Monday, 30 July 2012

So what are we all going to do?

The world of IT is changing with a speed that could go beyond comprehension if we don’t pay attention. People around the age of 60, and even earlier don’t know how to deal with computers. As our kids have an iPad in their cribs and learn how to interact with software, the elder are struggling to even try to understand a concept such as e-mail.

And as a tester of about middle-age, let’s say around 40, you’re in the middle of it. Maybe you started to work with computers on your twelfth birthday, maybe you started earlier or later. Did you for example use MS-DOS? Did you create a .bat file to make a menu on your green and black screen, so some tasks would be easier to do? Did you work with a word processor, that couldn’t show pictures on the screen yet, but appeared when printed on paper?

Not too long ago it seemed strange that a four voice harmony music could be created with a computer. Now we take it for granted that you can watch video in HD. You had a tape recorder that took 5 minutes to load a software program, now we go to an app store to get our software.

Not so long ago in my testing study I learned all the rules for a date field, with all its exceptions. Nowadays a date field has the least of our attention. We worry about virtualized Windows versions and virtualized apps in the cloud, that could be serviced from anywhere. We are trying to find ways to measure performance of systems that have millions of external influences. And how to verify if a system is secure enough. We struggle to automate our tests. We experiment with ways to get at least a test coverage that is important enough to test.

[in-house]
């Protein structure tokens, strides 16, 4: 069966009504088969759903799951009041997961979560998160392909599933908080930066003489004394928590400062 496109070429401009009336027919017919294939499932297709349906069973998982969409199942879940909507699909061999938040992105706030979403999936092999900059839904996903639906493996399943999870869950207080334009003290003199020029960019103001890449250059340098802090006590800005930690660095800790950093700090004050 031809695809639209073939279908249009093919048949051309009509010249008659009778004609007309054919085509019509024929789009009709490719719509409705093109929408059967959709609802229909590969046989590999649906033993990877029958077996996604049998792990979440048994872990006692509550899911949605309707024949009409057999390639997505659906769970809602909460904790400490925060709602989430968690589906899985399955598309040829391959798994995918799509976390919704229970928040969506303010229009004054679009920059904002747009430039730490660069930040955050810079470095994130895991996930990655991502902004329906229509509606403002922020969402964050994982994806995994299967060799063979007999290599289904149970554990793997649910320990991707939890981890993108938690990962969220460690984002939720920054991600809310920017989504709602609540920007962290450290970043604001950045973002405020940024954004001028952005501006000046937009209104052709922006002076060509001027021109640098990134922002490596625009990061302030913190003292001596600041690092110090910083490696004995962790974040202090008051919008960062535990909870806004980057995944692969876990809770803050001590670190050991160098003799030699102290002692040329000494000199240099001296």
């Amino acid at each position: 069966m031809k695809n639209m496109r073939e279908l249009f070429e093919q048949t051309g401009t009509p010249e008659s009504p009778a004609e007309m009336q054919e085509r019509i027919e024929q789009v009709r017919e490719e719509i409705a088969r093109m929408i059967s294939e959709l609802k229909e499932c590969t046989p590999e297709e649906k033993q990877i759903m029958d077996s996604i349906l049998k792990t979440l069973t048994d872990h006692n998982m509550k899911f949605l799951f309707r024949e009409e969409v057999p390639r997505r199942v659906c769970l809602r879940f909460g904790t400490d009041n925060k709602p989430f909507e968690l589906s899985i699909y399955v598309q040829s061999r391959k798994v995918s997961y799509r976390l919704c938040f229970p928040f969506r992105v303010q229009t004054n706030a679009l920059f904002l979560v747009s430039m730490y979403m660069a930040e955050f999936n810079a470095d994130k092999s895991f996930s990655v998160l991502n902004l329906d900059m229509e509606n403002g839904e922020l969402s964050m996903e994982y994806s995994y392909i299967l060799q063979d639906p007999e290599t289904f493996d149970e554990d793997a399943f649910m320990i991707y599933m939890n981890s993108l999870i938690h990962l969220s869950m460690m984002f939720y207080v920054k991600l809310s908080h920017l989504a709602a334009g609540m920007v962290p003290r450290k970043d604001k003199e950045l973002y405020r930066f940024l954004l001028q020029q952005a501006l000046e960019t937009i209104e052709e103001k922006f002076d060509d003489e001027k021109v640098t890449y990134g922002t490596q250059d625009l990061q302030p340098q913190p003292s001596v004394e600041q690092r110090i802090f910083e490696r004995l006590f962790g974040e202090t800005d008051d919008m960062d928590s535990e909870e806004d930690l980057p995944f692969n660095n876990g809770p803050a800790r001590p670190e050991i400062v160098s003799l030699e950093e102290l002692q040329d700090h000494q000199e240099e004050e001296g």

And this is still the beginning. At this moment testers are looking into other directions for measuring quality. Quality checks by building a model of the software in another system, quality of requirements and management of requirements. Building the right product, instead of building it right.

And time is going faster and faster. We build software that exists in that form only for a few months, weeks, days. Changes are going even faster than that, every minute the IT as a whole changes. Related software to your product could change even every second. With systems interconnecting all the time, the changes could go even faster than that.

Testing will not be the same any more in ten years, the principles will hold maybe, but until when? Commands such as ‘If, then, go, else’ don’t work in the new quantum computers of the future. Will we understand that technology? Is there any reason we need to understand that technology?

Wow, when I think about this I believe it will some exciting years to come and I want to be part of that revolution. You too, or are you getting afraid already?